"A Quaker's View" first appeared in 1990, as a column in the WHF newsletter. Articles from that column are now available online (though some have been lost).

Nothing here is meant to be the last word in Quaker Orthodoxy. It is, after all, "A Quaker's View."

Modoc War


Hello Friends and friends of Friends! I am your host, Pendle Hill, with another exciting edition of A Quaker's View. In this column, we will consider a war waged more than 125 years ago, between American forces and the Modoc people.

The Modoc people lived in the border region between Oregon and California in a land they called, "Smiles of God." From this land, the Modocs harvested roots, berries, fish and wild game.

By the middle of the 19th Century, a southern branch of the Oregon Trail brought a steady steam of American settlers into Modoc territory. Considering this an invasion, the Modocs fought back by attacking wagon trains.

In 1852, a flamboyant gunfighter named Ben Wright invited the Modocs to a peace conference. Under a white flag, the treacherous Wright offered his Modoc guests a meal poisoned with strychnine. The Modocs refused to eat, so Wright and his accomplices drew their concealed weapons and killed 41 of the 46 Modocs in attendance.

Eventually, the defeated Modocs were crowded onto a reservation with the nearby Klamath Indians. Since the reservation itself was on Klamath land, the Modocs were constantly reminded of their status as "guests." The Klamath would taunt, "You may fish there, but it is our river. You may use that wood for your fire, but it is our wood."

Finding life among the Klamath too unpleasant to endure, a band of Modocs left the reservation in order to resettle on their traditional lands. This breakaway faction of more than 400 people was led by a young man named, Captain Jack.

Earlier, Captain Jack had taken a smaller band (of less than 100 people) away from the reservation. Although the earlier situation had been tense, it had resolved itself peacefully.

Now, however, the band of "renegades" was much larger and the resulting tension was far greater. The settlers of Southern Oregon pressured their government to intervene.

Some government officials (both in Washington D.C. and here in Oregon) were eager to use military force against the Modocs. Some even spoke of "exterminating" them entirely. Official government policy, however, called for a diplomatic solution.

Soon after his election in 1868, President Grant adopted a "Quaker policy" toward Native Americans. With apparent disregard for the boundary between church and state, Grant asked Quaker yearly meetings to appoint Indian agents for the U.S. government! In effect, Grant hoped 19th Century Friends could do for the federal government what early Friends did for Pennsylvania -- namely, establish peace between Native Americans and European settlers.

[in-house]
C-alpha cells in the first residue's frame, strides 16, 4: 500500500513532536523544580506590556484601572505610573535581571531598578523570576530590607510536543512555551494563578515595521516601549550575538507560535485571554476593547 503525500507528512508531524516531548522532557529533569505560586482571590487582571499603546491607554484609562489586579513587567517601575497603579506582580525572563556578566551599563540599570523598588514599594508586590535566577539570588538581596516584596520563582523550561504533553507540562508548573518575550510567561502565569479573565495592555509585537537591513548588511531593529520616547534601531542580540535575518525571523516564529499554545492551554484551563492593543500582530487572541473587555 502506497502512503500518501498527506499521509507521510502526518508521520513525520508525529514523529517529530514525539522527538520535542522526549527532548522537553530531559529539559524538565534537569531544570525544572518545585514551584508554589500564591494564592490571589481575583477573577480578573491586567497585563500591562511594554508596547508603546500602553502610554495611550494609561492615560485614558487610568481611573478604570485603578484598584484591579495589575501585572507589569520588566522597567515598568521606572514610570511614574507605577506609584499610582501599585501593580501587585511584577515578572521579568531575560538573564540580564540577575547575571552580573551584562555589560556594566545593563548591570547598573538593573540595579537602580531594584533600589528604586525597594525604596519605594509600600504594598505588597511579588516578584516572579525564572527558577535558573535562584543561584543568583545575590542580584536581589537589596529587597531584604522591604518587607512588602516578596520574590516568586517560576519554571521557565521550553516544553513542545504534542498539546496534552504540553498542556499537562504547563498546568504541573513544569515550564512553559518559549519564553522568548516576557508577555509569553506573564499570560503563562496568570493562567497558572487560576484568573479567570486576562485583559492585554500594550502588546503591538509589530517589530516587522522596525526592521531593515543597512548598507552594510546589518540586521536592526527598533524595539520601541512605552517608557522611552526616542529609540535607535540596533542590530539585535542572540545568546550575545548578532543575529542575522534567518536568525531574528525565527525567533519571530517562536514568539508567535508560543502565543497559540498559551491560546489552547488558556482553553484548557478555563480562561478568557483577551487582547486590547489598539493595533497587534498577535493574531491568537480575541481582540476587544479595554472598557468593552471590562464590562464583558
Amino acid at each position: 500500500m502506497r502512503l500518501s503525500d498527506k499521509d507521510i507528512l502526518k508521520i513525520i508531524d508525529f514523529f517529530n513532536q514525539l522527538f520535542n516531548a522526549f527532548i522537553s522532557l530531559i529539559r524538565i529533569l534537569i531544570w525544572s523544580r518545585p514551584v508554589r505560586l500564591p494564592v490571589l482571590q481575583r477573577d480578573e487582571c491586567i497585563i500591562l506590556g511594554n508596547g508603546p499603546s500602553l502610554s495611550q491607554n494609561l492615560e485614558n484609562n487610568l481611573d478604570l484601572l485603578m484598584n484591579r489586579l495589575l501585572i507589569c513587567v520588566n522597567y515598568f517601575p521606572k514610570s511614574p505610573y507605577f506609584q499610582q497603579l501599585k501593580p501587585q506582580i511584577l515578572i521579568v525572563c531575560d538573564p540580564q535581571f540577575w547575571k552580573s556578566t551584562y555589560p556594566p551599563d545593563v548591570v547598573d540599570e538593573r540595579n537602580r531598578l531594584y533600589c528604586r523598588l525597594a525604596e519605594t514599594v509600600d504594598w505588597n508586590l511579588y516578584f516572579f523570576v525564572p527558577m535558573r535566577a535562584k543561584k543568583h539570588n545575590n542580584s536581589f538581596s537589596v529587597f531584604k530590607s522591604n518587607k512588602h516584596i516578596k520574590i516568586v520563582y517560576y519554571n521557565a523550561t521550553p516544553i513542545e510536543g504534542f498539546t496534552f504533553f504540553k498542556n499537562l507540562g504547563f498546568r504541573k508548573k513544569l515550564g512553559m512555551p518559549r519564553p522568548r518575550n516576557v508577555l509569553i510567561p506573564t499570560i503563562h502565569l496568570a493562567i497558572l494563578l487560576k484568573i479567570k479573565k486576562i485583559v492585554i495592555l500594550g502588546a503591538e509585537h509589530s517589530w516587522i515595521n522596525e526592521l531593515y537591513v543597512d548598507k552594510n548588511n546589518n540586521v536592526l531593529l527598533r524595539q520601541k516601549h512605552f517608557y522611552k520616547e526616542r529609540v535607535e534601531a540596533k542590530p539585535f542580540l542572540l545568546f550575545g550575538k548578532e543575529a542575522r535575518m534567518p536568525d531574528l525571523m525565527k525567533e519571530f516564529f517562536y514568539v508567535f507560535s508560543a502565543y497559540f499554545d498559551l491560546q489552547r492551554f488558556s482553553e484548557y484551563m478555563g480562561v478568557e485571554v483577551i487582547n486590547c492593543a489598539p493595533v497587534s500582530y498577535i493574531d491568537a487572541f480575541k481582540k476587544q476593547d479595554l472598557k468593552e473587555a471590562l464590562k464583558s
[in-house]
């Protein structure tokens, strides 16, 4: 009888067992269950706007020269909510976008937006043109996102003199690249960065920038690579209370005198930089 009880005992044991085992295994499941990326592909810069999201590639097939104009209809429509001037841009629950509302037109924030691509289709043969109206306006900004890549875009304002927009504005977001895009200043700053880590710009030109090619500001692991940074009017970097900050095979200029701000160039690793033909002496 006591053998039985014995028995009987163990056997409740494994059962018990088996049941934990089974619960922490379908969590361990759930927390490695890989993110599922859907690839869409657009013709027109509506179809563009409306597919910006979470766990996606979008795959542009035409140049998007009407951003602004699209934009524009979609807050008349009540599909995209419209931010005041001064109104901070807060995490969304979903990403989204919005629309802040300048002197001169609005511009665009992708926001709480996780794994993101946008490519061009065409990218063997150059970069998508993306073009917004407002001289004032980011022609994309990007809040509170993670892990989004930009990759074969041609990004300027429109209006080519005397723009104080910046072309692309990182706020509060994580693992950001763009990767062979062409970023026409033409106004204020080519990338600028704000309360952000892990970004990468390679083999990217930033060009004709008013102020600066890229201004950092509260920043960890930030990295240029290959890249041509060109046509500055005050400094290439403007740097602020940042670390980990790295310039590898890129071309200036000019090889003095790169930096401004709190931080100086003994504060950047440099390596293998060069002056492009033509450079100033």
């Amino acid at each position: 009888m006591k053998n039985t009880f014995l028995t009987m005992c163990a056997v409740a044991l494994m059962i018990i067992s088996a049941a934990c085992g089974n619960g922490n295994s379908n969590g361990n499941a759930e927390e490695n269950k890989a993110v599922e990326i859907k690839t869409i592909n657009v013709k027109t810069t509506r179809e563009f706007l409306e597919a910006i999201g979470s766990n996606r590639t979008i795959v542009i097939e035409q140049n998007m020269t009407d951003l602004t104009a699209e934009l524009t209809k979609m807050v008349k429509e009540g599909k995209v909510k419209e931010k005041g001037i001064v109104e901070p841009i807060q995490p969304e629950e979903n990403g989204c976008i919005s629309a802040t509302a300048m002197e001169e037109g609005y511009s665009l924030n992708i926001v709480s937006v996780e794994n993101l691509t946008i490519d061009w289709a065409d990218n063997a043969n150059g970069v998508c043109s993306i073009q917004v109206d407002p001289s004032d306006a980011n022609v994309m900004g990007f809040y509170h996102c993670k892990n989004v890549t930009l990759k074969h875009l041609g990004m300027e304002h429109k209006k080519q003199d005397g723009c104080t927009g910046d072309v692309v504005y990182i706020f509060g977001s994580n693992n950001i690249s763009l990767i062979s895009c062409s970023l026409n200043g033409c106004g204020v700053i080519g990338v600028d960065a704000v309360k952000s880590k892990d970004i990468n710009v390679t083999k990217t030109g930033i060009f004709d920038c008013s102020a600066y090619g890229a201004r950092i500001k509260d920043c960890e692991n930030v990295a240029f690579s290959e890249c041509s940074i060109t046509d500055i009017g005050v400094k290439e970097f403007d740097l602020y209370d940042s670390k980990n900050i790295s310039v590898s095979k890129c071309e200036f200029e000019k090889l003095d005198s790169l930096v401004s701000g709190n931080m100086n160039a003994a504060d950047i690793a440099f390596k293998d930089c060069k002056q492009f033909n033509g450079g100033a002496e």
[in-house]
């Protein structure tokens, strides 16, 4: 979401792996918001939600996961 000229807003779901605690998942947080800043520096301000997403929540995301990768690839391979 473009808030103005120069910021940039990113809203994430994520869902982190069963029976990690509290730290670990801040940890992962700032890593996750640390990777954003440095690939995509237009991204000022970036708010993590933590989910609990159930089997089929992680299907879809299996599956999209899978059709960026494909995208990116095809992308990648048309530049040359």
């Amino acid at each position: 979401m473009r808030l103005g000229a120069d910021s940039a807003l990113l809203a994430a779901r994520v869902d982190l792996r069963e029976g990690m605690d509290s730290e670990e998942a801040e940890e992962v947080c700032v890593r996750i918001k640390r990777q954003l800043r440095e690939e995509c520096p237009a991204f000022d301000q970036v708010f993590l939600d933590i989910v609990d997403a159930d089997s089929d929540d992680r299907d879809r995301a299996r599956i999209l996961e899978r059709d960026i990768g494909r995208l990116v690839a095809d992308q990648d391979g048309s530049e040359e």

As this program expanded, Grant appointed a variety of Protestant churches to oversee the various tribes. A Methodist named A.B. Meacham served as official liaison to the Modocs.

It would be hard to find any fault in Meacham. He was brave enough to meet with hostile Modocs face to face. He was entirely sincere in his commitment to peace and to the well being of the Modoc people. Even so, blood was shed.

Soldiers from Fort Klamath rode to Captain Jack's camp in order to arrest the Modoc leader. One Indian fired his rifle. The soldiers took this as a signal for armed resistance. Fearing for their lives, the soldiers started shooting at the Modocs.

The Modoc warriors were forced to retreat. The soldiers captured the camp, taking women and children as prisoners. The American commander set the Modoc camp ablaze, accidentally killing one old woman who had remained in her tent.

Meanwhile, an armed band of American settlers attacked another Modoc camp. This time, it was the Americans who were driven off -- but not before several Modoc women and children were killed in the fighting.

When the Modocs retaliated by murdering innocent settlers, the "Quaker policy" was discredited. Both sides prepared for war. The Modocs fled to the shelter of a nearby lava bed and the army prepared itself to flush them out.

At the next battle, 53 Modoc warriors routed 400 Americans. The soldiers suffered 37 casualties, the Modocs zero.

Suddenly, the Americans were willing to give peace another chance. Under a white flag, Meacham, General Canby (the highest ranking military officer on the scene) and two others tried to persuade Captain Jack that a peaceful surrender was in the best interest of his people.

During these negotiations, the U.S. military continued to prepare for war. The size of the American battle force grew dramatically. Howitzers were brought to the area. General Canby felt sure an intimidating show of force would hasten the Modoc's surrender.

In fact, the Modocs interpreted the military build up as a sign of American bad faith. The Modocs saw the negotiation process as nothing more than a delaying tactic to benefit the Americans. Hoping to strike before it was too late, the Modocs violated the white flag and attacked the American envoys. Meacham was shot, partially scalped and left for dead. Canby and the others were killed. With them died any further interest in negotiation. The Quaker policy was completely, irrevocably undermined.

American forces attacked the Modoc stronghold, dislodging the Indians. In time, Capt. Jack was captured and hanged. The Modoc people were relocated to Oklahoma.

Here are questions to consider:

1. Could a "Quaker process" have been successful in resolving this crisis? What could've made this process truly "Quaker?"

2. Perhaps one lesson of the Modoc war is that peace is harder to establish once trust has been lost. Are there ways of restoring trust? Consider this question in light of our current relationship with Iran, Cuba, etc.